On CNN Tuesday, senior medical correspondent Elizabeth Cohen warned that many of the antibody tests on the market for COVID-19 — the tests that show whether you are immune to the virus — are barely tested under the Food and Drug Administration's new standards, and possibly ineffective.
"So this test tells you, hey, look, you were infected at some point in the past and you have antibodies, which may mean you're immune," Cohen told anchor Brianna Keilar. "That's super helpful on a personal level. On a population level, we would know, this city has a lot of immune people or this city doesn't have a lot of people who are immune."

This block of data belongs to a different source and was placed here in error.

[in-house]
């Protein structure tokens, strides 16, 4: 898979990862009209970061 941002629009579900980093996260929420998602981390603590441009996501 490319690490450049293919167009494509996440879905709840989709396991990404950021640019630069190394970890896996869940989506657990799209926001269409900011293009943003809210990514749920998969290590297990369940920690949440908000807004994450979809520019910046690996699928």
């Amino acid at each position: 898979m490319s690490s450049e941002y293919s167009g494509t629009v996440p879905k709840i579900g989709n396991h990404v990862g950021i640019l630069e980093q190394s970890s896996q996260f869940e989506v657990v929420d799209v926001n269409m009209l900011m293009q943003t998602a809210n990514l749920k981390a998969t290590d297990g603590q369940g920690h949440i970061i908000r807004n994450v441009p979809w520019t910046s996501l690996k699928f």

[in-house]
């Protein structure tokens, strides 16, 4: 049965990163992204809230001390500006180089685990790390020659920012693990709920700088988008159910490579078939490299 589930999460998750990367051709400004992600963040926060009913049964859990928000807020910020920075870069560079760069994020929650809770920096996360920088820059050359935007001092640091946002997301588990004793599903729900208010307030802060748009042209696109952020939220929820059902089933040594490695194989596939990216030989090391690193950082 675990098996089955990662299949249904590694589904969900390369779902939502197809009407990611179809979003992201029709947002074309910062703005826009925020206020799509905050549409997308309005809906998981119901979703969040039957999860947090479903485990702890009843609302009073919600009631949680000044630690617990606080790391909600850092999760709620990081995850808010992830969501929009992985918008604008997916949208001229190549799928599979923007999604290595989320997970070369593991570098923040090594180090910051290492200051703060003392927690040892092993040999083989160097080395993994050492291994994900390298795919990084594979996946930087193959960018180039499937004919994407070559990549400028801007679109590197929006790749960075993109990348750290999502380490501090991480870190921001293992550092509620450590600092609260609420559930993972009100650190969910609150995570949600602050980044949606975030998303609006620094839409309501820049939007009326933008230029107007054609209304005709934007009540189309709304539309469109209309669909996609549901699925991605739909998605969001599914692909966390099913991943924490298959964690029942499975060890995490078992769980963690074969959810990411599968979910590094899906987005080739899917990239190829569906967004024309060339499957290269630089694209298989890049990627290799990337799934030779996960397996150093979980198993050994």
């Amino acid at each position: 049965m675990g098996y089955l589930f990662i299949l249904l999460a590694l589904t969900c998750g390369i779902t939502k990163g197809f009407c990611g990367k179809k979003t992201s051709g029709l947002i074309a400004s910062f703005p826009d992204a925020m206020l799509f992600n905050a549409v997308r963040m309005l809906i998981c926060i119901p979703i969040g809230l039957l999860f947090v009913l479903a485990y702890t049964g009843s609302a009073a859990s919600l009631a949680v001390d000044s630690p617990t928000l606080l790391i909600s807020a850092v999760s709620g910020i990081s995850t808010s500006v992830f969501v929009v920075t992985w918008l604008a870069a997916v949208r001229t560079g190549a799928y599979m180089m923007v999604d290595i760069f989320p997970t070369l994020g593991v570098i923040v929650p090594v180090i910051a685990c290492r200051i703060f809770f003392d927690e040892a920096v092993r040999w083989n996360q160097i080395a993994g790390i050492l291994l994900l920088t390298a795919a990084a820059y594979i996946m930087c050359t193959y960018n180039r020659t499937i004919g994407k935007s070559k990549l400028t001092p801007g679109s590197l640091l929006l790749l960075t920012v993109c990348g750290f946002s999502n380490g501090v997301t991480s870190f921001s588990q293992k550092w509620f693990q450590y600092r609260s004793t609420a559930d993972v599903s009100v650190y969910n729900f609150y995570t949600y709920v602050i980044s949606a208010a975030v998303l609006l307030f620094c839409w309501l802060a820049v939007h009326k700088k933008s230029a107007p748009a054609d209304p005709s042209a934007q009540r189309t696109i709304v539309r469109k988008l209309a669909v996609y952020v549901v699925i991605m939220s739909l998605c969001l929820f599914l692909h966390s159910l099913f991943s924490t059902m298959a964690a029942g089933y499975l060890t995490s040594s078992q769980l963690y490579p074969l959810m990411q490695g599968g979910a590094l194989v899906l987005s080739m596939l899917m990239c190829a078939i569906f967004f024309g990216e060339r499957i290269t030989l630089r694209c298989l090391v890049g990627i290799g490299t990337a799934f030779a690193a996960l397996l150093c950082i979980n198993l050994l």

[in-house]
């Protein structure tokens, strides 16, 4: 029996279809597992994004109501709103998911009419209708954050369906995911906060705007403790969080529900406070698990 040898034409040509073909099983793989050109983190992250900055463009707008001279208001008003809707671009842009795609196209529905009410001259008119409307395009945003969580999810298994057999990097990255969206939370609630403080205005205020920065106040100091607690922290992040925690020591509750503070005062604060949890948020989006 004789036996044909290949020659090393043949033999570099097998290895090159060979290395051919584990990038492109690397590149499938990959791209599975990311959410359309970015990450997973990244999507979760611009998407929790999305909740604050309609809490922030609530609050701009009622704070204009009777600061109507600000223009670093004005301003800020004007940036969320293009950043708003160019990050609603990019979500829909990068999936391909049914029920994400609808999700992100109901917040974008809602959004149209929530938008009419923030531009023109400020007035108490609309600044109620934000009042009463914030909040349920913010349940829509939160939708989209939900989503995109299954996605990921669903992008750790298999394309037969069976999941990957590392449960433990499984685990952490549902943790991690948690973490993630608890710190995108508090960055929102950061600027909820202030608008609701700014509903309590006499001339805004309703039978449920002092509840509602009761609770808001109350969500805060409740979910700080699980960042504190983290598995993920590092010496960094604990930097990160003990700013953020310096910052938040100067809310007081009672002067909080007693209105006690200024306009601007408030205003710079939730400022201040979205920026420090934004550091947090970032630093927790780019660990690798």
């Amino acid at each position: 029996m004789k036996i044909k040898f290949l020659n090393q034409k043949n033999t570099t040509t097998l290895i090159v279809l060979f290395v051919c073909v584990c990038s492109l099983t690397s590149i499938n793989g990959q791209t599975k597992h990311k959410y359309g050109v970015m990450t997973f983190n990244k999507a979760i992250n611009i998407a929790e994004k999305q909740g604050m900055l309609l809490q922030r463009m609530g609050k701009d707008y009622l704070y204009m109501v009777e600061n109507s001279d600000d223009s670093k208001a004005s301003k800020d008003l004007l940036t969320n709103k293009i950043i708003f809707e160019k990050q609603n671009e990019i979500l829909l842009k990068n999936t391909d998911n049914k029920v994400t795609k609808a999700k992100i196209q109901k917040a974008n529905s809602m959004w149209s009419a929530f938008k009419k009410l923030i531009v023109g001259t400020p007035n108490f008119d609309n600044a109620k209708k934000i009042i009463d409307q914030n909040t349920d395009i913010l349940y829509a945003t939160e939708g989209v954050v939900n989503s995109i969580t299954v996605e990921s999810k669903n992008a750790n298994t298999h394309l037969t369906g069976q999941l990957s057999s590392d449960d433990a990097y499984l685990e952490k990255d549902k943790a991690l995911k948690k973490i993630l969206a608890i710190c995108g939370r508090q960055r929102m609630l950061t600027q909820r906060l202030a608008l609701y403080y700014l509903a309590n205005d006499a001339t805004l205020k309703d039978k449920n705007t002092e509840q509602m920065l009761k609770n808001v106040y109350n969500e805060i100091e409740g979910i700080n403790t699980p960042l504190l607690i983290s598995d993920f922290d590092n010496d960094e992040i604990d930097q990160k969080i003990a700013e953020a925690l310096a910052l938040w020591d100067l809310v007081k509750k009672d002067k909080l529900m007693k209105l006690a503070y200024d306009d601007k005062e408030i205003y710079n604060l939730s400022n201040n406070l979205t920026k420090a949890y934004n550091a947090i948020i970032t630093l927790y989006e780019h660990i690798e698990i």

"The problem is, the FDA lowered the standards last month, and basically pretty much anyone can sell an antibody test," continued Cohen. "They don't even have to show that it works. All they have to do is say, hey, FDA, I want to sell this test and I validated it here in my city where I am. That's all they have to do. They don't have to show their data."
"So the people who know about these things, who run lab associations, say there are a lot of 'crappy' — and that's their word — there are a lot of 'crappy tests,' and the last thing you want to do is tell somebody they have a antibody could make them get COVID," she added. "So a lot of concern about the quality of the tests."